For a long time, I’ve been angry; allowing myself to root about, sullied by my feelings–ashamed. And oh, so hurt. Hurt by my church not taking a brave, outward stand on women in leadership.
Then, over the last few months God has taken me on a journey, though it began many years ago. The Holy One has helped me to “forget” that I’m a woman at church. Turning off my “feminist radar” so that I can fully receive from scriptures and teaching. And not be caught up all the time in the women’s issue. This has been good. I am being healed in many respects. For me personally, I have to let it go. Forget about it. Forgive.
I read with a feminist lens and this especially true when reading the Bible. Because of my precarious journey of self-understanding, as I have grown in my knowledge of being a feminist Christian woman, I needed to know and learn the stories of the women in the Bible. When reading the OT with Eat This Book, I found myself overly conscious – hyper aware of every time a woman is mentioned or our story ignored. As you can imagine, this was causing me no end of frustration and anger (being a bad tourist in a culture foreign to me, I suppose) when the Old Testament is so definitely a patriarchal, androcentric collection.
I ask how women pull out the truth for ourselves, when we are reading the OT, when many verses in scripture have an interpretation and very likely the translators came to it with bias and agendas. I had to let go of that. Let it go free for now.
I am learning to read the Bible for the big story, the meta-narrative at least for now. Fly high over these books, look for major themes. Not sweat the details, for now.
Our church is strongly recommending the ESV study Bible. I have resisted purchasing the ESV. I learned recently that there were no women on the team of contributors, the oversight committee and the review scholars. This strikes me as a significant backward choice. I must admit to feeling dismayed. Both the English Standard Version (ESV) and the New Living Translation (NLT) which I love reading, down-play the ministries and roles of New Testament women in their translations and show a bias about women and leadership. This doesn’t discount all the rich, important amazing scholarship. But it sullied it, for me, that no women biblical scholars were included.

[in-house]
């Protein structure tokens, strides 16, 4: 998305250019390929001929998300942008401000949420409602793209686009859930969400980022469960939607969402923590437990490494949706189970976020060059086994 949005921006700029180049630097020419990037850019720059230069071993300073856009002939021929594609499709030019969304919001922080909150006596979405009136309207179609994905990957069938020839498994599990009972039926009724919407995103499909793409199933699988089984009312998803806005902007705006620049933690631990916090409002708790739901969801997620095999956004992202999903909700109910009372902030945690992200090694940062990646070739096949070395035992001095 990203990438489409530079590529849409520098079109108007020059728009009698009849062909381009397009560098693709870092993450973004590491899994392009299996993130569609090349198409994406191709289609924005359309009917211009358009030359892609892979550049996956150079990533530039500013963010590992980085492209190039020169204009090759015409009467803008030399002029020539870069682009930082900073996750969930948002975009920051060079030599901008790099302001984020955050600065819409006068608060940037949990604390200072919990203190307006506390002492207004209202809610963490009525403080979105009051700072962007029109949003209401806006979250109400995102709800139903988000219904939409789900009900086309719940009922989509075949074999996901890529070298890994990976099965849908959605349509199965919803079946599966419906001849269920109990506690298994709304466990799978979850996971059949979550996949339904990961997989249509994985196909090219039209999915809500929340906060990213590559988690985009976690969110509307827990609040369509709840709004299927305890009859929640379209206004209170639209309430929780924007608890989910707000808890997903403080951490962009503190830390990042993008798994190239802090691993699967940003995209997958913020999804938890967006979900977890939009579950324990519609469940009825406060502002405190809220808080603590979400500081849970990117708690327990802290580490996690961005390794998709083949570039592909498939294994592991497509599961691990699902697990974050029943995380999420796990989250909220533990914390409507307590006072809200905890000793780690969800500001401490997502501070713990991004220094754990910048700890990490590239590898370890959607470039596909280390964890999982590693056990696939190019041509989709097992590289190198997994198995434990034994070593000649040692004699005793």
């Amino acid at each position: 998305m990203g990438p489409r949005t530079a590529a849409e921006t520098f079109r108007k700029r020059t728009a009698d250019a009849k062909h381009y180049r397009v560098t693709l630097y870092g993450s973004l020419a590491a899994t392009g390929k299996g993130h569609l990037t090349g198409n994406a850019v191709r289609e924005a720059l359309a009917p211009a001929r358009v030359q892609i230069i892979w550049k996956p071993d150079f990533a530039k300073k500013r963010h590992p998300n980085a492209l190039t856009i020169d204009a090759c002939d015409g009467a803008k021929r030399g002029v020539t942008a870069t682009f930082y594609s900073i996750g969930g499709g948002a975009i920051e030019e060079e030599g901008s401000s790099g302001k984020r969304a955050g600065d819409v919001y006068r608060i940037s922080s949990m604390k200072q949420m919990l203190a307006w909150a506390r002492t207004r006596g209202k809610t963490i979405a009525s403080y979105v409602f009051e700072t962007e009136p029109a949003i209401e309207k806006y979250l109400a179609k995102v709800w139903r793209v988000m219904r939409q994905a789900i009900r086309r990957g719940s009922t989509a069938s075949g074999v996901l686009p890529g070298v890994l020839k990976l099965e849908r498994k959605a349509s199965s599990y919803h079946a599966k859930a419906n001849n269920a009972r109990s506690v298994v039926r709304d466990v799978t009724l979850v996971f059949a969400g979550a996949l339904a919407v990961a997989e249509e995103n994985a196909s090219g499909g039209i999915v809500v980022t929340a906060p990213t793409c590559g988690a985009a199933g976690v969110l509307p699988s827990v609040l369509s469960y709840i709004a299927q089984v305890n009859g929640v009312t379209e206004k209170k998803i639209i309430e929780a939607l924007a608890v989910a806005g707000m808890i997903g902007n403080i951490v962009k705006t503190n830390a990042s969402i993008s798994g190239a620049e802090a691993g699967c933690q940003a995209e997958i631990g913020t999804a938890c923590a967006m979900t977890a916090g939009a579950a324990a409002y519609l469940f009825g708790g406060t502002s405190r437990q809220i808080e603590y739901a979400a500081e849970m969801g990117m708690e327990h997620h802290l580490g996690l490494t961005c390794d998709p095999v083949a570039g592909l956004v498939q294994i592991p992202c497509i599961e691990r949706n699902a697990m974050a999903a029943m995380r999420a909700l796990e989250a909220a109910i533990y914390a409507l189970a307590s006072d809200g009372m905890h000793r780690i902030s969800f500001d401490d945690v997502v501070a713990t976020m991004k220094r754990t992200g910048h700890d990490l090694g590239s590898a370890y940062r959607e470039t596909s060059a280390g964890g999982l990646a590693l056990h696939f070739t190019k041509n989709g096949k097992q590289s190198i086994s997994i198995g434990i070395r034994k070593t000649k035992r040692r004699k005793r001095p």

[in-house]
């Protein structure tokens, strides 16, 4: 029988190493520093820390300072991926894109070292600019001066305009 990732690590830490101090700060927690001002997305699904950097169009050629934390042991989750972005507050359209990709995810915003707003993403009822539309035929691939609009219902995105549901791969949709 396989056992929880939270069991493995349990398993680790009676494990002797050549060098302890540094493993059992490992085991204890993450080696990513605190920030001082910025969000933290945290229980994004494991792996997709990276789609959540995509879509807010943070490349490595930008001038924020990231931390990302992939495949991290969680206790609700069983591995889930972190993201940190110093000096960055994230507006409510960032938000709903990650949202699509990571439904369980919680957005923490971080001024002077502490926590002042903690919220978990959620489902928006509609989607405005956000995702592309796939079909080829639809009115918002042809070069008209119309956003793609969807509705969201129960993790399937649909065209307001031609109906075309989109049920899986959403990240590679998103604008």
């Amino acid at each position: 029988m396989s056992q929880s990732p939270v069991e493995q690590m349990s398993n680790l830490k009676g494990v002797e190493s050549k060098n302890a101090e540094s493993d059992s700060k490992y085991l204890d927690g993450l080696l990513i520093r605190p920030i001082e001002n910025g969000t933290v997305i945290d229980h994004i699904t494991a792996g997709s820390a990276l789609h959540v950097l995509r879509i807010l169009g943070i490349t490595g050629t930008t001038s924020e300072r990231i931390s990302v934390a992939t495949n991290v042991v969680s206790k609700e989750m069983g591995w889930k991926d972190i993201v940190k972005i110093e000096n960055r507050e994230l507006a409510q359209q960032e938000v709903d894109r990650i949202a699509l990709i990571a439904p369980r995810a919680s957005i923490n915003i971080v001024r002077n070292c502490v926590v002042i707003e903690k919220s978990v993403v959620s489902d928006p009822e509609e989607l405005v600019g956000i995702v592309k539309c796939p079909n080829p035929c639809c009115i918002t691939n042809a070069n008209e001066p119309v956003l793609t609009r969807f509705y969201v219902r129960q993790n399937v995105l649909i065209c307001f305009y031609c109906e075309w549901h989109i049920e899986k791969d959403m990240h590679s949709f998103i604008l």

I bring the NRSV to church when I want to know quickly, which verses apply to me as a human being. (Of course I know they all do, but it’s still irksome to have to think about it, when a verse says Man and Men and it means human or people. It so limits the joy of opening scripture to have to think about it and I find that extra step of thinking takes away from my ability to hear the sermon for all its full meaning. I do wish that teachers if they are aware of when a version is particularly biased in the translation of particular verses, could/would point it out. But that’s a pipe dream for now, perhaps, at least for this church. Forget about it. Forgive.
I was gently reminded by a new friend on Facebook that our dialogue about women can become ghettoized (which I’ll confess I don’t totally understand what she means) but I do understand that we need to be laden with grace in all we say. And in particular where there is pain involved, it seems all the more significant, even profoundly so to to find within ourselves the strength to be gracious and even pray for those that we disagree with.
As I grow, I am often convicted by the truth that my tone and heart are so often not like that. And I am reminded to “Learn to write your hurts in the sand and to carve your benefits in stone.”
It is a unique dance too, when you (may) feel called to be a bridge person, (may) be called to challenge injustice of all kinds. This doesn’t mean that we can do it with a tone of bitterness and condemnation, rather we should be at peace and speak with genuine grace and love.
Let it fly free. Yes, oddly and quite gratefully, I am learning to “forget” that I’m a woman while at Church. For now.
I highly recommend the blog of Margaret Mowczko, a NT scholar. Her writings have greatly influenced me, even for this blog post. Her blog New Life has a rich set of articles, but I particularly point to her articles on Gender Equality Issues. This is the one on Bible Translations, that I referenced above.
I have not read it, but a friend recently recommended Mark Strauss’ book, “Distorting Scripture? The Challenge of Bible Translation and Gender Accuracy” (InterVarsity, 1998). His book argues for gender neutral translations.
I know that this idea of “forgetting” I’m a woman will really bother strict feminists. Sorry about that. It’s just something that is working for me, for right now. I will never truly forget. It’s more like a word picture of an idea that I’m embracing for right now.